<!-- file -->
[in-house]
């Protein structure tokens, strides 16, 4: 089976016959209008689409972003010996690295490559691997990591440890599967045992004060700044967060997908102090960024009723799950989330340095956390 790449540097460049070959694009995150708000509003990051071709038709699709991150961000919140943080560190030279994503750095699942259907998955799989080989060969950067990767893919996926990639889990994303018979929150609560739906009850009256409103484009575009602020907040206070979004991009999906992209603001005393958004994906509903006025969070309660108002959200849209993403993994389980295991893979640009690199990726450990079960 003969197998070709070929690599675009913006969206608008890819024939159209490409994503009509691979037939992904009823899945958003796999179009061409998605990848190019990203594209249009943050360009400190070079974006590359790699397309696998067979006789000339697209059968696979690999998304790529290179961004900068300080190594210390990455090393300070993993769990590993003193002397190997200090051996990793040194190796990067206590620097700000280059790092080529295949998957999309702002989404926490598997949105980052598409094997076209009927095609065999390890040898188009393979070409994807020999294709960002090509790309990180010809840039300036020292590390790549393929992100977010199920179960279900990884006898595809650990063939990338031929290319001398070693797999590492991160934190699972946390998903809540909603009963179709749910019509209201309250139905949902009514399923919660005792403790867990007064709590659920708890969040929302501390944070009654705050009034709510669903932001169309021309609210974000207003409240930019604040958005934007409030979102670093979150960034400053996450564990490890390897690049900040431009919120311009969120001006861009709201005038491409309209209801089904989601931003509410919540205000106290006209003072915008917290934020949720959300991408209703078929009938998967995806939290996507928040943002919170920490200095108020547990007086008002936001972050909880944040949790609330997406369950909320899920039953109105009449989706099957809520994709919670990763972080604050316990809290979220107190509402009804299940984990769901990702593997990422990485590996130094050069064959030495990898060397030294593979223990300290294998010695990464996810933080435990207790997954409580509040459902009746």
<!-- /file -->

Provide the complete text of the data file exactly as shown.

[in-house]
């Protein structure tokens, strides 16, 4: 089976016959209008689409972003010996690295490559691997990591440890599967045992004060700044967060997908102090960024009723799950989330340095956390 790449540097460049070959694009995150708000509003990051071709038709699709991150961000919140943080560190030279994503750095699942259907998955799989080989060969950067990767893919996926990639889990994303018979929150609560739906009850009256409103484009575009602020907040206070979004991009999906992209603001005393958004994906509903006025969070309660108002959200849209993403993994389980295991893979640009690199990726450990079960 003969197998070709070929690599675009913006969206608008890819024939159209490409994503009509691979037939992904009823899945958003796999179009061409998605990848190019990203594209249009943050360009400190070079974006590359790699397309696998067979006789000339697209059968696979690999998304790529290179961004900068300080190594210390990455090393300070993993769990590993003193002397190997200090051996990793040194190796990067206590620097700000280059790092080529295949998957999309702002989404926490598997949105980052598409094997076209009927095609065999390890040898188009393979070409994807020999294709960002090509790309990180010809840039300036020292590390790549393929992100977010199920179960279900990884006898595809650990063939990338031929290319001398070693797999590492991160934190699972946390998903809540909603009963179709749910019509209201309250139905949902009514399923919660005792403790867990007064709590659920708890969040929302501390944070009654705050009034709510669903932001169309021309609210974000207003409240930019604040958005934007409030979102670093979150960034400053996450564990490890390897690049900040431009919120311009969120001006861009709201005038491409309209209801089904989601931003509410919540205000106290006209003072915008917290934020949720959300991408209703078929009938998967995806939290996507928040943002919170920490200095108020547990007086008002936001972050909880944040949790609330997406369950909320899920039953109105009449989706099957809520994709919670990763972080604050316990809290979220107190509402009804299940984990769901990702593997990422990485590996130094050069064959030495990898060397030294593979223990300290294998010695990464996810933080435990207790997954409580509040459902009746």